The XDA wraps super-smart software inside a super-sexy body. The result is stunning.
British Telecom's young spin-off, mmO2, is the first to release its own branded version of aptly named Taiwanese manufacturer High-Tech Computer's XDA (that's extended digital assistant). Do incumbents like Nokia and SonyEricsson have anything to fear from a no-name manufacturer selling directly to operators?
Oh yes. Very much so.
Ease of Use: 5/6
Microsoft's first attempt at slapping a phone on top of the Pocket PC 2002 platform is admirable. Not only does it work, it works well. They lose a point here and there for missing a few fundamentals - there's no battery indicator on the Today Screen, for example. But that's okay; it's their first try. And since it runs Pocket PC 2002 Phone Edition (PPC2KPE), there's plenty of third-party software (like Battery Pack, for said battery issue) to make up for it.
Pocket PC's Start menu/File Explorer navigation system works well on a phone, and comes in pretty handy for managing applications when you have many open at the same time. The Start menu allows you to place up to nine applications in its list, so your most important apps are only two pen-assisted taps away no matter where you are in the system.
Probably the most trying part of this input method comes when you're typing out text messages - it's touchy and you'd better be sitting in a bump-free environment (i.e. not in the car). The PPC2KPE includes four standard input methods: Keyboard, Block Recognizer, Letter Recognizer, and Transcriber. Of these four, Keyboard is probably the most useful, though it depends on which app your using it for. The Notes application works well with Transcriber for quickly jotting an idea down, for example, while Keyboard is more accurate and well suited for text messaging.
Battery life is acceptable, and actually quite good given the Pocket PC's reputation for chewing through batteries in no time. I've managed to squeeze four hours of talk time out of the device, using its built-in conference calling feature the whole time. That's certainly on par with other devices in its class. Standby time, however, is another issue. If you have the phone on, count on four days being your maximum stretch away from a power outlet.
Note to HTC: Whoever your industrial designers are, send 'em on vacation and give 'em a raise. The XDA is the most beautiful device we've yet used - period, full stop, and end of story.
The only major problem with the XDA's industrial design is that it's just a little too sexy. The case is so silvery sleek and smooth that it easily slips out of hand. There's no real solid way to grip the device. Unless you're one of those people with moist, clammy hands, that is.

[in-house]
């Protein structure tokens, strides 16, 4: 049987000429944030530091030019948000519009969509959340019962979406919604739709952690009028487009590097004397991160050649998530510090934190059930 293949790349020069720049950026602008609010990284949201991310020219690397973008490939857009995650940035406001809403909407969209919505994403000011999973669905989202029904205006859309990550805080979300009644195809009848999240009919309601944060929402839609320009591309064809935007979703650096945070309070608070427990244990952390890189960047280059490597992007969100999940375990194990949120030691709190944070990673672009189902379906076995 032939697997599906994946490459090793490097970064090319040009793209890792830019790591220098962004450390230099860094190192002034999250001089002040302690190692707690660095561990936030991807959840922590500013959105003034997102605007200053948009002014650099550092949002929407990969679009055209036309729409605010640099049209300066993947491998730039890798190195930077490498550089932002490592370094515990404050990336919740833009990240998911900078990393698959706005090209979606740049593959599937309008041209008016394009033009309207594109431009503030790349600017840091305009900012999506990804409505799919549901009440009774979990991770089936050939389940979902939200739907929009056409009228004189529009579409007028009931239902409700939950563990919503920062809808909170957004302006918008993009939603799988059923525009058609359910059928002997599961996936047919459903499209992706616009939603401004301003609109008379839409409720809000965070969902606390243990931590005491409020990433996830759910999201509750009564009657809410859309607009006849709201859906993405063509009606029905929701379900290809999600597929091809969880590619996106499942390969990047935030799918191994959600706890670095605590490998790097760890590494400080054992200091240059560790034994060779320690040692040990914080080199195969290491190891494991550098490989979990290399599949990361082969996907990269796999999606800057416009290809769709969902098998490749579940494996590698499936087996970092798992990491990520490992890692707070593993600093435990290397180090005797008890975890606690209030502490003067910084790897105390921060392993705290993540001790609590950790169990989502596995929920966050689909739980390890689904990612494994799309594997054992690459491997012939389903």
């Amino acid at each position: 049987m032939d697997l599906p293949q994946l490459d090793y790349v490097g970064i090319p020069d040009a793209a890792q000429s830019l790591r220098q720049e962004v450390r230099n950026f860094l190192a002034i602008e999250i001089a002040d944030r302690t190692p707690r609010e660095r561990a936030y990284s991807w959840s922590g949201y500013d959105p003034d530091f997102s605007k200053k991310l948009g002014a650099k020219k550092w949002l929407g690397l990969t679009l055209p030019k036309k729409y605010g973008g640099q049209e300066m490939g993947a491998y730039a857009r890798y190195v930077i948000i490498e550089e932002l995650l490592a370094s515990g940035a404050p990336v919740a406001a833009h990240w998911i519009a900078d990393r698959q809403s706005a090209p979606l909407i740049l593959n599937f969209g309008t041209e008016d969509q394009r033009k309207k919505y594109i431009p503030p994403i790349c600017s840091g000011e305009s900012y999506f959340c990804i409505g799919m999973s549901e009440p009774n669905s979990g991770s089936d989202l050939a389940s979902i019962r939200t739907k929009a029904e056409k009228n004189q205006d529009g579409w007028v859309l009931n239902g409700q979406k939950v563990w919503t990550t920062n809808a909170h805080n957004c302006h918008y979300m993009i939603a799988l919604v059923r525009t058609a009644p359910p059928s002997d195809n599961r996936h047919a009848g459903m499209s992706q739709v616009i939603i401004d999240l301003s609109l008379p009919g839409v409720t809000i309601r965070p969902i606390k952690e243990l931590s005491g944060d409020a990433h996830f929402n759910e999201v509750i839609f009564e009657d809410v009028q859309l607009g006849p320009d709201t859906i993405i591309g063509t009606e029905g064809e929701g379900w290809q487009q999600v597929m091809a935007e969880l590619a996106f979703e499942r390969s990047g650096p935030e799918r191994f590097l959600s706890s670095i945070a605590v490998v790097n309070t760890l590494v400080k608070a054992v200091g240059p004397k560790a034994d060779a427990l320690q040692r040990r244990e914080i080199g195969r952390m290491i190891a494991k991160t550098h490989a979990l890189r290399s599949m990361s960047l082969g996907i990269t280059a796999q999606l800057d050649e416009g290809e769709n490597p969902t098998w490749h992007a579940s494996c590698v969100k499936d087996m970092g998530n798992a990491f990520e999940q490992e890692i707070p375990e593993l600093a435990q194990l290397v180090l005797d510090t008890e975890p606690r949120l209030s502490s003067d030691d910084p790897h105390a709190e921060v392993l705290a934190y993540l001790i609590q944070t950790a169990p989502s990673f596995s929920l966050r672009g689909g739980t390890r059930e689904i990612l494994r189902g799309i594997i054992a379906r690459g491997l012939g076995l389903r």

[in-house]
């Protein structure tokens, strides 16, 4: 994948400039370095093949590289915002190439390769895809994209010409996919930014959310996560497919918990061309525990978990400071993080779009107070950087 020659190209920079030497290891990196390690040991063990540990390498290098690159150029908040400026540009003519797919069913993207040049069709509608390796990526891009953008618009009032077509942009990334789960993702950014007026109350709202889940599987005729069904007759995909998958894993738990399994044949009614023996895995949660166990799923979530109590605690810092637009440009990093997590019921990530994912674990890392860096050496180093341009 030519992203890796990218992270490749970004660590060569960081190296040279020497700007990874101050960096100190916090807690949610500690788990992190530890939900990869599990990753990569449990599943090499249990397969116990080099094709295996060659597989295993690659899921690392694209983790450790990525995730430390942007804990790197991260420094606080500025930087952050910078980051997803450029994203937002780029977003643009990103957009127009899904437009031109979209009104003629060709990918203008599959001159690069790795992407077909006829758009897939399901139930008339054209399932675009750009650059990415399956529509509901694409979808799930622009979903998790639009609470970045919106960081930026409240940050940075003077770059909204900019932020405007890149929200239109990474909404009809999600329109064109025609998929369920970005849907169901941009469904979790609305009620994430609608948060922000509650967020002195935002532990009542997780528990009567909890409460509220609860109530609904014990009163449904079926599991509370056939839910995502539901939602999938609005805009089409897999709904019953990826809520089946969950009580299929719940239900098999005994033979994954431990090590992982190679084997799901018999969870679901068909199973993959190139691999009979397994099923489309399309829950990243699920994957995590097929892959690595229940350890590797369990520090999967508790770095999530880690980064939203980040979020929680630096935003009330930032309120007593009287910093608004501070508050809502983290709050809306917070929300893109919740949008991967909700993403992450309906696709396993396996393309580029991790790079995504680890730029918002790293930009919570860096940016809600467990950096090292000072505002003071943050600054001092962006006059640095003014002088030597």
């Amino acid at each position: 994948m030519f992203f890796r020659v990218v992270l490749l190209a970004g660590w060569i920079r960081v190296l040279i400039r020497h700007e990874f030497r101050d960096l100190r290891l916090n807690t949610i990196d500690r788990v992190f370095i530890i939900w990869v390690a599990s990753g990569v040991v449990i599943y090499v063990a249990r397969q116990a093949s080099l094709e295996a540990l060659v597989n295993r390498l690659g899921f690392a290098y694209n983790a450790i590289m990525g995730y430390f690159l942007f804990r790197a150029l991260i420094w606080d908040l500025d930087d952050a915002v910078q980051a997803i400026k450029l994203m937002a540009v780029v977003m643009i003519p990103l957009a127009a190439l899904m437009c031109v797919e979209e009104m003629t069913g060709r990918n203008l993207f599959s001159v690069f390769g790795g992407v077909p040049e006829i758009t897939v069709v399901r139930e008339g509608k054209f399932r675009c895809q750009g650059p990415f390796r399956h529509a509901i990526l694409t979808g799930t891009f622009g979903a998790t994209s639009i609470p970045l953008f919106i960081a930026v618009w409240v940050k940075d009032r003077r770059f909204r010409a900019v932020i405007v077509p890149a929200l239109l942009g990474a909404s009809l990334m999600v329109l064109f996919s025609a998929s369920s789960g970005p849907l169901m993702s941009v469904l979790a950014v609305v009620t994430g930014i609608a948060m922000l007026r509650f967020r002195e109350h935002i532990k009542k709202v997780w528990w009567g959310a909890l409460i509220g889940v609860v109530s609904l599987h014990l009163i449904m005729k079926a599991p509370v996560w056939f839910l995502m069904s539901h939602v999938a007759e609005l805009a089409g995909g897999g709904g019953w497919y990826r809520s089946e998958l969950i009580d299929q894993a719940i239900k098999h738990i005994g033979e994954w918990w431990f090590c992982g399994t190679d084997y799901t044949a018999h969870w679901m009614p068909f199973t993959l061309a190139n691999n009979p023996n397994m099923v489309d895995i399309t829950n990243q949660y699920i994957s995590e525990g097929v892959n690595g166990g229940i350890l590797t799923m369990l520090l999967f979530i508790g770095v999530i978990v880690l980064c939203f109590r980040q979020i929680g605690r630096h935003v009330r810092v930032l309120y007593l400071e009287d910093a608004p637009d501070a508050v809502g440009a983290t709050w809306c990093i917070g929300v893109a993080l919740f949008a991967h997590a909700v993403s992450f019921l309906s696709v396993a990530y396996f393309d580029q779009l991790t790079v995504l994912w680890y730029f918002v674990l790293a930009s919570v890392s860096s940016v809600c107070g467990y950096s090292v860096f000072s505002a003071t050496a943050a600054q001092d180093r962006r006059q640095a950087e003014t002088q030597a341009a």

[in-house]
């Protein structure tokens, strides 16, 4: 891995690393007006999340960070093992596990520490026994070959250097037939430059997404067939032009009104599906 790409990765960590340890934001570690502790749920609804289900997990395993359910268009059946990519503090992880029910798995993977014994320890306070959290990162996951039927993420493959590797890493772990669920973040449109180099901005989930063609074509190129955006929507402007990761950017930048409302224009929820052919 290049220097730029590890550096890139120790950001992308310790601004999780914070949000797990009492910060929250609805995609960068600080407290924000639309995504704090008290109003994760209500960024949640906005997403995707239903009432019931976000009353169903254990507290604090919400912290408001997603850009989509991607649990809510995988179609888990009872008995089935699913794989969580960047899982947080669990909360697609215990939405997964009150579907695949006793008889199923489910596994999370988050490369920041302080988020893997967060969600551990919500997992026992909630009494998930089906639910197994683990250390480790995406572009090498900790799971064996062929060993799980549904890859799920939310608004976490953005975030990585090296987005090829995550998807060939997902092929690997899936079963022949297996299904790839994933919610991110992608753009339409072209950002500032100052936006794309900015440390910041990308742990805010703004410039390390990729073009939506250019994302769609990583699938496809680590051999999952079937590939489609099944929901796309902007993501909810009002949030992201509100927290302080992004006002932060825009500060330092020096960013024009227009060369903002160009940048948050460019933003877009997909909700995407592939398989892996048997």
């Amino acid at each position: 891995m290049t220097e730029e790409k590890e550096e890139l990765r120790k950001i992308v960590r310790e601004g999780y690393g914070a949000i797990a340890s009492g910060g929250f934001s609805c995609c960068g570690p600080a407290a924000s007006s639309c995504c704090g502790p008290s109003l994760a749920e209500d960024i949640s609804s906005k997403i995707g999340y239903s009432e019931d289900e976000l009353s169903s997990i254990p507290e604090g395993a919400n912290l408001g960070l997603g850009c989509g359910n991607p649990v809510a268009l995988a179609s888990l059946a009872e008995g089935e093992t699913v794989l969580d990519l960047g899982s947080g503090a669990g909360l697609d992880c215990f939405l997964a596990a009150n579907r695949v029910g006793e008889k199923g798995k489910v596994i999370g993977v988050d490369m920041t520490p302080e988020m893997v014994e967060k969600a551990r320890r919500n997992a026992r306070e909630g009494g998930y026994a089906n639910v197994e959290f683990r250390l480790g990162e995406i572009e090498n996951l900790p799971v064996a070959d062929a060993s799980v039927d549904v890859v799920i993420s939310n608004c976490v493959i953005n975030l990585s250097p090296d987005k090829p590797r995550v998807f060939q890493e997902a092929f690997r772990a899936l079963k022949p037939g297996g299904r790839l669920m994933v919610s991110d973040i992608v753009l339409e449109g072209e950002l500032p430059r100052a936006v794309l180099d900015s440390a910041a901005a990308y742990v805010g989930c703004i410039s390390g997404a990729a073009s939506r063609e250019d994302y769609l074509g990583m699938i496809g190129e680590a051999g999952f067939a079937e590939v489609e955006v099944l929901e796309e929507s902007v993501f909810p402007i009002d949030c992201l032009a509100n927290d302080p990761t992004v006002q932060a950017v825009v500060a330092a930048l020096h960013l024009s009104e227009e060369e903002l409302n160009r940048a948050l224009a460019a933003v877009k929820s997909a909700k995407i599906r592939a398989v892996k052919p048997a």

Vital Statistics: 6/6
Now, we could nitpick a little bit and talk about how the XDA should have Bluetooth built-in, or how... well... that's about it. Bluetooth is pretty much all the XDA lacks. Okay, maybe a little more RAM could be thrown in, too. And an X-Scale processor while we're at it. But now we're crossing the line from "lacks" into "would be nice" and from reality into pipe dream.
What HTC's managed to pack into that sleek case is pretty impressive:
Processor: 206Mhz ARM SA1110
Flash ROM: 32MB
Display: 12-bit (4,096 color) 240x320 TFT
Pocket PC 2002 Phone Edition
Pocket Internet Explorer
Pocket Outlook (Inbox/Calendar/Contacts)
Windows Media Player 8
Terminal Services Client
Mobile Internet Browsing: 6/6
Pocket IE can handle HTML and WML, kick Windows Media links over to the Media Player, slice and dice and do 90% of what your desktop browser can do, so no points off here. It's far more capable than what's available on 99% of the world's phones, and with the exception of the Nokia 9210i's Opera implementation, puts them all to shame.
Mobile Internet-related Features: 6/6
The XDA's backlit TFT display is impressive, far better than the TFT found on the Nokia 9200 series (which is virtually invisible under bright sunlight). The Communicator one-ups the XDA on resolution, though, at 640x200, making full-size websites like rumor rag/content partner The Register completely palatable on the go.
Other mobile Internet apps like MSN Messenger and Windows Media Player are a blast to use, especially over the speedy GPRS connection. And if you're one of the lucky few to have Mobile Information Server installed on your corporate network, email can be pushed to the device over GPRS as it arrives.
HTC and Microsoft have something to be proud of in the XDA. It's definitely a device for the connected elite, with its thousand-dollar range price tag. But those who can afford the silvery beauty won't be disappointed.
Full Outlook compatibility, Pocket IE, MSN Messenger, and Windows Media Player all combined with GPRS speed in an outstanding design move the XDA to the head of its class.